This is the fourth temple in the Ashtavinayak Yatra. Here Lord Ganesha is held as the giver of all success. This temple is at a place called Mahad.
Here, there are four elephant idols on the four sides of the temple. The dome here has been elaborately carved, with exquisite perfection. It also has designs of the cobra, somewhat unusual for a temple dedicated to Lord Ganesha.
Another unusual fa
This temple is located at Ozar. In this temple, the Lord Ganesha idol has the statues of Riddhi and Siddhi on either side. “Vighna” means obstacle due to unforeseen causes. Vighnasur was a demon created to destroy prayers organized by King Abhinandan. The demon also started destroying otherVedic religious acts. Lord Ganesha defeated him and so was called the “Vighnahar” or “Vighneshwar”, hence leading to the name of the temple.<
The second temple on this tour is the Shri Siddhivanayak temple, in Siddhitek, on a small hillock. This temple is by far the most well-known and well-publicised temple of the Ashtavinayak as it is often mentioned in columns and popular shows.
The “garba griha” or the sanctum sanctorum of the temple, where the deity is kept, is 15 feet high and 10 feet wide. It is believed to have been constructed by Maharani Ahilyaba
The fifth temple of the Yatra, the Chintamani temple is located at Theur.
According to the legend behind this temple, Lord Ganesha managed to retrieve a “chintamani” or jewel for the sage Kapila. Sage Kapila decided to put the jewel around Lord Ganesha’s neck and so the temple is called Chintamani Vinayak or literally “the bejewelled Ganesh”. There is also a lake close to the temple, called Kadambte
The 8th and final temple, the Mahaganapati temple at Ranjangaon is historically believed to have been visited by Peshwa Madhav Rao I who also built the stone garbha griha around the temple.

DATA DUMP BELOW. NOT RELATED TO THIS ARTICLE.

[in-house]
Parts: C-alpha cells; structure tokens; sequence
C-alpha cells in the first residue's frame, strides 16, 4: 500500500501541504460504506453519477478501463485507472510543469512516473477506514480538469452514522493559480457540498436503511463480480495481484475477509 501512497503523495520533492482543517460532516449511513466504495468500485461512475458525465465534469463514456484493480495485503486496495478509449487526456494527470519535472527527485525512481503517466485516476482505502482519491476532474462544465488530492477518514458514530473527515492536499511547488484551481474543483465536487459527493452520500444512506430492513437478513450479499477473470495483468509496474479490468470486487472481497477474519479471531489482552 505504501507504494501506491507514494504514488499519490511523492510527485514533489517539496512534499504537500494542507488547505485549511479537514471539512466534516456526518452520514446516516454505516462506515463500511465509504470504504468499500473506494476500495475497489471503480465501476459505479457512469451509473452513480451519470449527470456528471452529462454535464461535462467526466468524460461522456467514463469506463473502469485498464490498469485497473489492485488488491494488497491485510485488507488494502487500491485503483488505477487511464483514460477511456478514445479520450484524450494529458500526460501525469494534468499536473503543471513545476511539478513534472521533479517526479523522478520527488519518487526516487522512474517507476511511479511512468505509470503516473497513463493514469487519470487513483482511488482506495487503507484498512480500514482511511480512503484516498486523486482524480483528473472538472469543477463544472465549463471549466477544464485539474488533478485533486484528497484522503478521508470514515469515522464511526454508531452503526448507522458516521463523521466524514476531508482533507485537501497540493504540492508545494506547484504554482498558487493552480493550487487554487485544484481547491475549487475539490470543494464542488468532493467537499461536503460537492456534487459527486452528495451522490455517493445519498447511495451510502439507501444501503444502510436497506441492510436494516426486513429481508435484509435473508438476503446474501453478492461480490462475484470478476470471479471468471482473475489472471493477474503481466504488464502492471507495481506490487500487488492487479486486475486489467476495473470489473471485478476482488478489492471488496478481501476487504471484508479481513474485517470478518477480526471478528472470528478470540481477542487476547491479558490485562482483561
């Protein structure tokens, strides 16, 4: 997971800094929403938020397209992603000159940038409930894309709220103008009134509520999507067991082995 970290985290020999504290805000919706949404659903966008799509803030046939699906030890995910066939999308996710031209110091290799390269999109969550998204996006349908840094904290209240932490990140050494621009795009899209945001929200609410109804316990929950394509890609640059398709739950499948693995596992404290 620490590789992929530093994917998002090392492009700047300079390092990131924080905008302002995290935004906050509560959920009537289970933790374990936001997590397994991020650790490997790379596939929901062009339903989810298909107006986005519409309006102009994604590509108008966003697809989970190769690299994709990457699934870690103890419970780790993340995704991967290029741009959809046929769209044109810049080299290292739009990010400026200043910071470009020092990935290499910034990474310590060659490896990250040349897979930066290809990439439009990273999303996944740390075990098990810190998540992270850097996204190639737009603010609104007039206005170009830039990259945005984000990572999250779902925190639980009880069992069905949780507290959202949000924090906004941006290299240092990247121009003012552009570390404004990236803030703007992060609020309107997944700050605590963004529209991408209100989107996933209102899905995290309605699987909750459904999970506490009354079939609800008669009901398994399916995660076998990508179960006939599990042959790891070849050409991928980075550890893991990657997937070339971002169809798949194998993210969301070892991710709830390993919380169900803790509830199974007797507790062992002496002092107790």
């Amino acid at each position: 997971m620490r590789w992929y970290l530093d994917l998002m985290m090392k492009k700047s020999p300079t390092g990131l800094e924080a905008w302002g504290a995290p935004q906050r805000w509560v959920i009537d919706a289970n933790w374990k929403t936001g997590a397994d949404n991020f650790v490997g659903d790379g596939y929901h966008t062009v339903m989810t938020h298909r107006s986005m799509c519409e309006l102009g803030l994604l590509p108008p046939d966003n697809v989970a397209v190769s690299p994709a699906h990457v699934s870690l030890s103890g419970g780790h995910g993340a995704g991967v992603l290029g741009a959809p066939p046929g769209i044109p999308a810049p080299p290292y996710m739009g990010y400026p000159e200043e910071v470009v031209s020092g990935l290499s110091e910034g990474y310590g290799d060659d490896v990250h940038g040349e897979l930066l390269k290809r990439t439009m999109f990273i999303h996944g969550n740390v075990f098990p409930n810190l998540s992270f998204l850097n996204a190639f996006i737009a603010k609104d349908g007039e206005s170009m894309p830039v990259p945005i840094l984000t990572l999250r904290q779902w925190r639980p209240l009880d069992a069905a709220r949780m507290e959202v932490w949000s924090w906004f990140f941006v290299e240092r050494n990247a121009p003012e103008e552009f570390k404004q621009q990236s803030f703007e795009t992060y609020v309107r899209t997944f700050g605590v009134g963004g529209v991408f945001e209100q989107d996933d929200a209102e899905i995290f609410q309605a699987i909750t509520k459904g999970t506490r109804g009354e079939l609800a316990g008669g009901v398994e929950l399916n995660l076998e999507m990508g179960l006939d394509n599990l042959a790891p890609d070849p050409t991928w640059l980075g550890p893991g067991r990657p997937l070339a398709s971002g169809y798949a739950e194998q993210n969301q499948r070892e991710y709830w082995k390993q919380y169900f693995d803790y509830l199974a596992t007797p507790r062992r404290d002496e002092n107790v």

Here lord Ganesha is seated on a lotus with Riddhi and Siddhi on either side. The temple has a main entrance with two mythical guards or “yakshas”. Sunlight falls directly on the idol, illuminating it beautifully.
The third temple is the Ballaleshwar temple in Pali. The story behind this temple lies with the devotee of Lord Ganesha, Ballala, who was saved by Lord Ganesha, while being punished by the villagers who were against him for being a follower of Lord Ganesha.
It is believed that Ballala used to worship Lord Ganesha and this was not liked at all by his father, who in an immense fit of anger, even broke the idol Ballala would worshi
This is the sixth temple in the circuit, built at Lenyadri. “Girija” is another name for the Goddess Parvati and “Atmaj” means son, referring to Lord Ganesha, her son according to legend.
This temple is not actually a temple per se. It is actually a cave complex consisting of 18 caves of Buddhist origin. The main temple is in the 8th cave. It has been carved out of a single mammoth-sized stone with n
The Moreshwar temple, also known as the Mayureshwar temple, is the first temple in the Ashtavinayak Yatra pilgrimage route. It was built during the age of the Bahmani rulers, the dynasty founded by Alauddin Hasan. The Bahmani kingdom was founded by Alauddin Hasan in 1347. His title that the kingdom was made of black stone and located at the centre of Moreshwar, this temple looks like a mosque from a distance since it has four minarets on its four sides. It also ha
Local food is available on the route. It is recommended that one carries mostly dry food, such as dry fruits or nuts as snacks. There are also many dhabas, or roadside eateries, and restaurants available that cater to devotees and other travellers. Ashtavinayak Veg Restaurant and Shree Balaji are amongst the popular eateries here.